A heart filled with different healthy foods against gray backdrop.
Heart disease is the leading cause of death among men and women in the United States, which is why it's important to monitor stress, eat a Mediterranean-based diet, and stay up to date on medical history.
Heart disease is no. 1 cause of death in U.S.: Improve heart health with these 5 tips
Feb 27, 2024, by Emma Bartlett
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Most people believe cancer is the leading cause of death among men and women in the United States, but Jodi Cusack, MHS, PA-C, knows otherwise. “It’s heart disease,” says the associate director of clinical education and assistant clinical professor for Bryant's Physician Assistant Program.

When people think of heart disease, coronary artery disease is usually the first example to come to mind. Cusack explains that there are many other forms of heart disease including atrial fibrillation, where people experience irregular heartbeats; heart failure, which affects the heart muscles’ pumping actions; and myocarditis, involving inflammation of the heart muscle.

“Traditionally, men have more of the habits that tend to lead to heart disease — such as alcohol abuse, smoking, and higher rates of obesity — although the trends are starting to even out,” Cusack says. “We're also now seeing higher levels of high blood pressure, cholesterol, and diabetes in their teens.”

As someone who currently works per diem at the Rhode Island Free Clinic and often talks to primary care patients about heart disease, Cusack shares five ways you can create a heart-healthy lifestyle during American Heart Month:

1. Select a Mediterranean-based diet

Shift your eating habits by selecting leaner meats (chicken and fish), increasing high-fiber foods (fruits and vegetables), incorporating more fluid into your diet, and limiting saturated fats as well as sodium. Cusack adds that canned and preserved foods should be limited since they add unnecessary sodium to your diet.

“Sodium increases blood pressure and causes the coronary arteries to become more elastic which can lead to lower oxygen flow to the heart, thus leading to heart disease,” Cusack says.

2. Avoid tobacco and limit alcohol

Smoking can increase the buildup of plaque in the blood vessels and make blood sticky — meaning it's more likely to clot. Cusack encourages those with a history of tobacco use to quit in whatever means they can.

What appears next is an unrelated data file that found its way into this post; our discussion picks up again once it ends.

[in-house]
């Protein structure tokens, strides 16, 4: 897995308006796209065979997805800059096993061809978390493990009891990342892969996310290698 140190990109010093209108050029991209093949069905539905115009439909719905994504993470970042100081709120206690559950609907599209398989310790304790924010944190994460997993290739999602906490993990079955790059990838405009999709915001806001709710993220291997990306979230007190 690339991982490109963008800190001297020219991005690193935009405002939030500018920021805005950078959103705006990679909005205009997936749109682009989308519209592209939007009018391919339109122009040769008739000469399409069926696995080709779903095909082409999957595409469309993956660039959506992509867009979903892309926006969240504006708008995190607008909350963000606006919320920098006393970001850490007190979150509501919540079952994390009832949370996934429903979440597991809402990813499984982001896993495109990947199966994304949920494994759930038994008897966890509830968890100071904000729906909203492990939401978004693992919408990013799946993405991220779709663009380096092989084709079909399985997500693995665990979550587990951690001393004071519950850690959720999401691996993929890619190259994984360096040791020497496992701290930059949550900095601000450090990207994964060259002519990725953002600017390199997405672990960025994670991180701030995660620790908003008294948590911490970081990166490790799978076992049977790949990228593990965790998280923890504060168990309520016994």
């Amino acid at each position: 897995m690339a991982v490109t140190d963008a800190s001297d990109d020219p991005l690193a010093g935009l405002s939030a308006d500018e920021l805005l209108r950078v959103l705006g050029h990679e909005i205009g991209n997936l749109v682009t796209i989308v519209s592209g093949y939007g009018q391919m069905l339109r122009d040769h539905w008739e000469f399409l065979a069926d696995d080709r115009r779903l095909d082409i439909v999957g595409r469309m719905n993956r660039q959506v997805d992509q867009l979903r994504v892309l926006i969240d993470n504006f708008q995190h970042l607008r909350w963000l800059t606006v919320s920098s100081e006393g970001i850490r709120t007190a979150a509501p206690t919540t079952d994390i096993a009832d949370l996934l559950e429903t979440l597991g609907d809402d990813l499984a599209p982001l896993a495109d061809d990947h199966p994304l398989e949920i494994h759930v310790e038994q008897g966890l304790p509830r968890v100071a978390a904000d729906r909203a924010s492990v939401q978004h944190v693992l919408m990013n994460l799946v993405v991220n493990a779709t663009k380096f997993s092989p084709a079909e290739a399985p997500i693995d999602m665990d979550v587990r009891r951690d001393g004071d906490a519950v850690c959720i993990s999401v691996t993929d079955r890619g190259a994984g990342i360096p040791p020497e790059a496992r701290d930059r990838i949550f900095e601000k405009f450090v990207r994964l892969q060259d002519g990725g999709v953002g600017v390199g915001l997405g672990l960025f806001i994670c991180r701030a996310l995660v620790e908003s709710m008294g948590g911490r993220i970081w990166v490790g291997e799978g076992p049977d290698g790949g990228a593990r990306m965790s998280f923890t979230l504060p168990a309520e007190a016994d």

Additionally, limiting alcohol consumption can benefit heart health. She says there’s often confusion as to whether alcohol is good or bad for you, and notes that it comes down to moderation.

“A glass of red wine here and there is not going to be a major player in heart disease, but regular and consistent use of alcohol could be,” Cusack says, highlighting that heavy use means more than one beverage a day for women and more than two beverages a day for men.

3. Monitor stress

It’s easier said than done, but reducing mental, psychical, and emotional stress can positively impact heart health. Cusack suggests taking more time for yourself, partaking in hobbies, and increasing exercise.

“Exercise is actually the biggest reducer of heart disease,” Cusack says. “Walking 30 minutes a day, five days a week can reduce the risk of coronary artery disease by 50 percent.”

4. Learn to recognize heart disease

Heart disease, especially signs of heart attack, may present itself differently in men and women.

“Men may have chest pains as well as pain down the left side of the arm. For women, symptoms can present atypically and could include having a harder time breathing, fatigue, nausea, or an indigestion-like feeling,” Cusack says.

She adds that there’s a 40 percent increased risk of heart attacks and strokes among women who drink diet soda daily. 

“A lot of times, people will take a bad habit like soda consumption and switch to diet soda, but research shows that diet soda really isn't much better,” Cusack says.

5. Stay up to date on medical history

As the hardest working organ in the body, the heart pumps approximately two gallons of blood through the body every minute. Learning who in your family has heart disease or early signs of it can keep you and your health care provider informed. Cusack suggests asking parents and grandparents if they’ve had high blood pressure and cholesterol levels.

“You also want to ask men in the family if they started having heart disease earlier than 55. For women, this would be 45,” Cusack says.

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